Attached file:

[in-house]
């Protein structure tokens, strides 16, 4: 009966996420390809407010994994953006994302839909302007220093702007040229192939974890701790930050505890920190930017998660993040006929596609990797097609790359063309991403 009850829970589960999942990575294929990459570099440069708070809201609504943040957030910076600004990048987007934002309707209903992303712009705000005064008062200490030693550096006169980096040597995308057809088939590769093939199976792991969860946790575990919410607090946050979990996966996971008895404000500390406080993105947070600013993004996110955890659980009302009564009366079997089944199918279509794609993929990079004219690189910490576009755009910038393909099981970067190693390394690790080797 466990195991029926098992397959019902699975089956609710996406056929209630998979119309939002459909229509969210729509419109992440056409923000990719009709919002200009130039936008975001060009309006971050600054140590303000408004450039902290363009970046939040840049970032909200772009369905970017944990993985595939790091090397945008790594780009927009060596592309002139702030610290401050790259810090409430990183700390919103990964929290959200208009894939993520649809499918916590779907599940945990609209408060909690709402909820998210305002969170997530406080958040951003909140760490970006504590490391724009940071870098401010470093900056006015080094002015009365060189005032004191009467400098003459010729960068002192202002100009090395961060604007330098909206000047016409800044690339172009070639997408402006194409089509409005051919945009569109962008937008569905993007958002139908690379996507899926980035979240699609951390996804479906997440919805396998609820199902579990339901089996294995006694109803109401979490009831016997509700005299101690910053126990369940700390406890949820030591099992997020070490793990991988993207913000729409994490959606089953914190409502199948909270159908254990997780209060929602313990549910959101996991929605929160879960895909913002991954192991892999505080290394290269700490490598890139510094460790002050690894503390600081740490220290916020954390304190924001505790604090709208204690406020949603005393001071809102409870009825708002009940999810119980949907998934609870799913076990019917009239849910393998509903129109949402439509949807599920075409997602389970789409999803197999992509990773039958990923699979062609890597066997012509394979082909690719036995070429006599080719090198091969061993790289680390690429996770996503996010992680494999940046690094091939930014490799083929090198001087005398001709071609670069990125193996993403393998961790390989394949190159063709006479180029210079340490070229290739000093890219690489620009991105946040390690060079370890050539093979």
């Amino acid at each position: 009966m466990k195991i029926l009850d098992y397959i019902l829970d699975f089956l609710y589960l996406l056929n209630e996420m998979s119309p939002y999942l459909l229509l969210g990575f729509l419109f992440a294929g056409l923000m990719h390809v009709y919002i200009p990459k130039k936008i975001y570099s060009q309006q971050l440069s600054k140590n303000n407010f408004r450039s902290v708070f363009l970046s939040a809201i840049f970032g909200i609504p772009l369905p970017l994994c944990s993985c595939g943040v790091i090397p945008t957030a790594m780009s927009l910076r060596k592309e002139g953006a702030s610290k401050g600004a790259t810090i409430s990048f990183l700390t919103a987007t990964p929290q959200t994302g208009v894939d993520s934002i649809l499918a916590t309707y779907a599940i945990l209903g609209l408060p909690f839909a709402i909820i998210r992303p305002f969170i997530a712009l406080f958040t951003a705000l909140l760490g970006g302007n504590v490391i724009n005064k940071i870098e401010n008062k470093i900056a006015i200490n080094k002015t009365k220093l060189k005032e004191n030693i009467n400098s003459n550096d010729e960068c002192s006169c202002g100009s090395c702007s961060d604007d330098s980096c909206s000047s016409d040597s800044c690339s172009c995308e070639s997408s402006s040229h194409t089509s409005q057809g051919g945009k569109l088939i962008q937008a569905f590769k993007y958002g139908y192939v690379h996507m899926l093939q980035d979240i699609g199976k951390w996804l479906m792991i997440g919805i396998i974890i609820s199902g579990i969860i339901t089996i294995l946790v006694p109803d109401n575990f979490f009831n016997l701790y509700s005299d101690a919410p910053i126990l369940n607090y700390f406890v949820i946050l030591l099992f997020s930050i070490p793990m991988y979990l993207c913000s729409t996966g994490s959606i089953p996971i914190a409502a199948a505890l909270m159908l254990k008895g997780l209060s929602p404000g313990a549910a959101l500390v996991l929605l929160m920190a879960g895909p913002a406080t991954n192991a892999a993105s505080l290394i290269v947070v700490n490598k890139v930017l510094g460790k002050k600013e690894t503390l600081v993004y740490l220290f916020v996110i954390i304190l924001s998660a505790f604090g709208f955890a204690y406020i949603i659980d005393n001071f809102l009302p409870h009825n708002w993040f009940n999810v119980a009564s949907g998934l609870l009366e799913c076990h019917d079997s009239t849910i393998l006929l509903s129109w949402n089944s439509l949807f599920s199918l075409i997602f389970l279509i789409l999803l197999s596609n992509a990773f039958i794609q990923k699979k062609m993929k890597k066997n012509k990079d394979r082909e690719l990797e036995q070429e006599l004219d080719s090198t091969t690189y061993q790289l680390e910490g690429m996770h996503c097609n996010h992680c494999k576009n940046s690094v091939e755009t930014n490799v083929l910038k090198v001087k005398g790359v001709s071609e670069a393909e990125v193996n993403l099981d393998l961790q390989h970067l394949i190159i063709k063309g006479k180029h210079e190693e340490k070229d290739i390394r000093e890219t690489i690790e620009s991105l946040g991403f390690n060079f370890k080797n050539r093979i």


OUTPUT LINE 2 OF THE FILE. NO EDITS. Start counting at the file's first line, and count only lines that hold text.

């Protein structure tokens, strides 16, 4: 009966996420390809407010994994953006994302839909302007220093702007040229192939974890701790930050505890920190930017998660993040006929596609990797097609790359063309991403 009850829970589960999942990575294929990459570099440069708070809201609504943040957030910076600004990048987007934002309707209903992303712009705000005064008062200490030693550096006169980096040597995308057809088939590769093939199976792991969860946790575990919410607090946050979990996966996971008895404000500390406080993105947070600013993004996110955890659980009302009564009366079997089944199918279509794609993929990079004219690189910490576009755009910038393909099981970067190693390394690790080797 466990195991029926098992397959019902699975089956609710996406056929209630998979119309939002459909229509969210729509419109992440056409923000990719009709919002200009130039936008975001060009309006971050600054140590303000408004450039902290363009970046939040840049970032909200772009369905970017944990993985595939790091090397945008790594780009927009060596592309002139702030610290401050790259810090409430990183700390919103990964929290959200208009894939993520649809499918916590779907599940945990609209408060909690709402909820998210305002969170997530406080958040951003909140760490970006504590490391724009940071870098401010470093900056006015080094002015009365060189005032004191009467400098003459010729960068002192202002100009090395961060604007330098909206000047016409800044690339172009070639997408402006194409089509409005051919945009569109962008937008569905993007958002139908690379996507899926980035979240699609951390996804479906997440919805396998609820199902579990339901089996294995006694109803109401979490009831016997509700005299101690910053126990369940700390406890949820030591099992997020070490793990991988993207913000729409994490959606089953914190409502199948909270159908254990997780209060929602313990549910959101996991929605929160879960895909913002991954192991892999505080290394290269700490490598890139510094460790002050690894503390600081740490220290916020954390304190924001505790604090709208204690406020949603005393001071809102409870009825708002009940999810119980949907998934609870799913076990019917009239849910393998509903129109949402439509949807599920075409997602389970789409999803197999992509990773039958990923699979062609890597066997012509394979082909690719036995070429006599080719090198091969061993790289680390690429996770996503996010992680494999940046690094091939930014490799083929090198001087005398001709071609670069990125193996993403393998961790390989394949190159063709006479180029210079340490070229290739000093890219690489620009991105946040390690060079370890050539093979």